A regular single serving is not many calories, so unless you’re on an extremely calorie-restricted fat loss diet, don’t fear serving this with the starchy carbs. Rice, especially brown rice, is nutrient dense, and 100% wheat or whole grain tortillas are widely available. You could also use wraps, which are also available in 100% whole grain varieties even in regular grocery stores. There are reduced carb (which are lower calorie) varieties available as well.
Tip: I know tortillas are traditional for fajitas and wraps are different than tortillas, but you might be able to save calories with some brands of wraps instead of tortillas. The popular Mission brand 100% whole wheat tortilla has 130 calories. Ezekiel sprouted grain tortillas are quite nutritious but contain 150 calories. Tumaro’s “carb wise” whole wheat wraps on the other hand, have only 60 calories.
Here are the macros for one serving, wrapped, if you use a 130-calorie whole wheat tortilla:
With 2/3 cup of cooked long grain brown rice, the macros look like this:
There are creative ways you could portion and serve this to get the exact calories and macros you want. It may be easier to fine tune macros when serving with rice, especially if you have the appetite to eat two wrapped fajitas (two tortillas). That would be 740 calories! Suitable for a bodybuilder on a muscle building phase, but too much for most fat loss programs. Using reduced calorie wraps could bring that all the way down to 560 calories for two wrapped fajitas, which could squeeze into many people’s fat loss programs.
As an active man with a fairly high calorie budget, I don’t worry too much about whether Im getting 500 calories or 700 calories, unless I’m on a stricter fat loss program in which case I must be more mindful of 200 calorie discrepancies. I simply enjoy the food and eat until I feel satisfied, not stuffed.
I think the biggest lesson here is that when you eat fajitas, especially at the restaurant, given the hidden calories (oil and so on), and the toppings, can you see how easy it would be for one meal to hit 800 calories, and even 1000 to 1200 or more? If you budget that for a treat night within a weekly calorie deficit, great! But if you eat meals like that routinely, and aren’t tracking calories carefully, it won’t help fat loss efforts. And don’t forget that bowl of corn tortilla chips the server brings you as an appetizer. Do you dip into those too? Any calories in your drinks?
I call this batch of home made fajitas 4 servings, but FYI, you can only fit so much filling into one rolled up tortilla, so if you’re looking for exacting macros, you might be eating some of the filling separately (or else you’re reaching for a second tortilla which might not have been in your macro plan). When serving over rice, this is not an issue.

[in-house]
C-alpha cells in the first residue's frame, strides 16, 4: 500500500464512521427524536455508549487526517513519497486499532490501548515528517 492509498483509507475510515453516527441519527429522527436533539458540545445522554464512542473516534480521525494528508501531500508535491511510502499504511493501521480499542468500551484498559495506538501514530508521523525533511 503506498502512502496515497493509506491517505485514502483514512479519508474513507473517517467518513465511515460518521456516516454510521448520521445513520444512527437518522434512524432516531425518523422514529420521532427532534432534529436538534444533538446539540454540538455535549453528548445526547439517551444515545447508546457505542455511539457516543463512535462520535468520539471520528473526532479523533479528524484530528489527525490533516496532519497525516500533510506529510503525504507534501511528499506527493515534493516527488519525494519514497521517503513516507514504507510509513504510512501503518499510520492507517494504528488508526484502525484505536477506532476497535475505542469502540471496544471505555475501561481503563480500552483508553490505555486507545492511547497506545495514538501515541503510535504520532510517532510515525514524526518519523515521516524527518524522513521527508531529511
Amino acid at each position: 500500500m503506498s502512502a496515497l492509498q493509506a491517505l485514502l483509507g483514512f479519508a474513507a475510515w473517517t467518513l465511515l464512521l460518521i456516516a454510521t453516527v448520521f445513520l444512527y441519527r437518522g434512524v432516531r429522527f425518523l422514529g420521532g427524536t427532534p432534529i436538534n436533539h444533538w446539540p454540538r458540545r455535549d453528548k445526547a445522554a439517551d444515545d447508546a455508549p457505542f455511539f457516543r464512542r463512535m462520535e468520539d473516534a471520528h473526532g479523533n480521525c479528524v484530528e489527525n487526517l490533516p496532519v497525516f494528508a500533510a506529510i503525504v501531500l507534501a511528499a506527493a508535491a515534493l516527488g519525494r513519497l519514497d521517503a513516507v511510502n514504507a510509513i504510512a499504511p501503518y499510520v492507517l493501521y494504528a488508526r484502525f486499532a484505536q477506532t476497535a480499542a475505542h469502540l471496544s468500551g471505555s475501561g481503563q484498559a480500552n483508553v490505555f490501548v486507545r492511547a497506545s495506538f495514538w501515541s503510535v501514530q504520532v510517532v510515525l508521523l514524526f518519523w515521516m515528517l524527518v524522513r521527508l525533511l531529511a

As a finishing touch, if you like cilantro, chop some up and sprinkle on top. Maybe sprinkle some lime juice on top, if you like, as well.
Not only is this recipe simple, it’s fast. You can whip this up in less than 25 minutes, even if you are a slow vegetable and chicken chopper. If you use as many bell peppers and onions as I do, a time-saving hack is to always chop up extra and keep in the fridge. Then your prep time is even less.
-Tom Venuto, Author of, Burn the Fat, Feed the Muscle (BFFM)
Author, The BFFM Guide To Flexible Meal Planning For Fat Loss
Founder, Burn the Fat Inner Circle
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- 567 g Boneless skinless chicken breast (20 oz)
- 1 Red bell pepper
- 1 Yellow bell pepper
- 198 g onion, yellow or red (7 oz)
- 2 tsp olive oil
- 1 tsp chili powder
- 1 tsp cumin
- 1 tsp paprika (smoked or regular)
- 1/2 tsp black pepper (or to taste)
- 1/2 tsp salt (or to taste)
Calories: 240kcal | Carbohydrates: 12g | Protein: 33.6g | Fat: 6.5g
About Tom Venuto
Tom Venuto is a natural bodybuilding and fat loss expert. He is also a recipe creator specializing in fat-burning, muscle-building cooking. Tom is a former competitive bodybuilder and today works as a full-time fitness coach, writer, blogger, and author. In his spare time, he is an avid outdoor enthusiast and backpacker. His book, Burn The Fat, Feed The Muscle is an international bestseller, first as an ebook and now as a hardcover and audiobook. The Body Fat Solution, Tom’s book about emotional eating and long-term weight maintenance, was an Oprah Magazine and Men’s Fitness Magazine pick. Tom is also the founder of Burn The Fat Inner Circle – a fitness support community with over 52,000 members worldwide since 2006. Click here for membership details